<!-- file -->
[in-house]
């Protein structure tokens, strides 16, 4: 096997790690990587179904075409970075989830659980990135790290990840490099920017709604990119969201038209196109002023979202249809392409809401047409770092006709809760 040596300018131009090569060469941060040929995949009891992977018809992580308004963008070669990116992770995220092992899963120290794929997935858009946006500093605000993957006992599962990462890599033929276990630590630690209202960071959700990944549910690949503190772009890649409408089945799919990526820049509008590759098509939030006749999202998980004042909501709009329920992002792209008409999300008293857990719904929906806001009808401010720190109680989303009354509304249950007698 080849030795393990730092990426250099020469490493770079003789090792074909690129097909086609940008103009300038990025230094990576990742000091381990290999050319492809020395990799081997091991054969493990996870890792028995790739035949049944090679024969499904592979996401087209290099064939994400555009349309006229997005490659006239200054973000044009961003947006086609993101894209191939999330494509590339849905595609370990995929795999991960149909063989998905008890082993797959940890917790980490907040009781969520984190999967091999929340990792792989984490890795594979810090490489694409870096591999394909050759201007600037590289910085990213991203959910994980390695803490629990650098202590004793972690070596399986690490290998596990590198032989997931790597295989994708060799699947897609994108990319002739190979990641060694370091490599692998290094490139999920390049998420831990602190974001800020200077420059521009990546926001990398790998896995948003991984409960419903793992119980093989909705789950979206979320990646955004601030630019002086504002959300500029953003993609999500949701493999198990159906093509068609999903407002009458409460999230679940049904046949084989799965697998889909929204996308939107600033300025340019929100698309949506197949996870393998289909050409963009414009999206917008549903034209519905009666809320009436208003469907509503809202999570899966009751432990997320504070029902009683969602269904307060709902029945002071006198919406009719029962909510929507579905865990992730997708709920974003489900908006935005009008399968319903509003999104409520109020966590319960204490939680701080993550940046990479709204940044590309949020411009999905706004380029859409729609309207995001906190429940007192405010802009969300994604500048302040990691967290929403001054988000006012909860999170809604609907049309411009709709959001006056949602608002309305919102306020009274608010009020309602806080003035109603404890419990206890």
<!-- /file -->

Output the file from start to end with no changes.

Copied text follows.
[in-house]
């Protein structure tokens, strides 16, 4: 096997790690990587179904075409970075989830659980990135790290990840490099920017709604990119969201038209196109002023979202249809392409809401047409770092006709809760 040596300018131009090569060469941060040929995949009891992977018809992580308004963008070669990116992770995220092992899963120290794929997935858009946006500093605000993957006992599962990462890599033929276990630590630690209202960071959700990944549910690949503190772009890649409408089945799919990526820049509008590759098509939030006749999202998980004042909501709009329920992002792209008409999300008293857990719904929906806001009808401010720190109680989303009354509304249950007698 080849030795393990730092990426250099020469490493770079003789090792074909690129097909086609940008103009300038990025230094990576990742000091381990290999050319492809020395990799081997091991054969493990996870890792028995790739035949049944090679024969499904592979996401087209290099064939994400555009349309006229997005490659006239200054973000044009961003947006086609993101894209191939999330494509590339849905595609370990995929795999991960149909063989998905008890082993797959940890917790980490907040009781969520984190999967091999929340990792792989984490890795594979810090490489694409870096591999394909050759201007600037590289910085990213991203959910994980390695803490629990650098202590004793972690070596399986690490290998596990590198032989997931790597295989994708060799699947897609994108990319002739190979990641060694370091490599692998290094490139999920390049998420831990602190974001800020200077420059521009990546926001990398790998896995948003991984409960419903793992119980093989909705789950979206979320990646955004601030630019002086504002959300500029953003993609999500949701493999198990159906093509068609999903407002009458409460999230679940049904046949084989799965697998889909929204996308939107600033300025340019929100698309949506197949996870393998289909050409963009414009999206917008549903034209519905009666809320009436208003469907509503809202999570899966009751432990997320504070029902009683969602269904307060709902029945002071006198919406009719029962909510929507579905865990992730997708709920974003489900908006935005009008399968319903509003999104409520109020966590319960204490939680701080993550940046990479709204940044590309949020411009999905706004380029859409729609309207995001906190429940007192405010802009969300994604500048302040990691967290929403001054988000006012909860999170809604609907049309411009709709959001006056949602608002309305919102306020009274608010009020309602806080003035109603404890419990206890």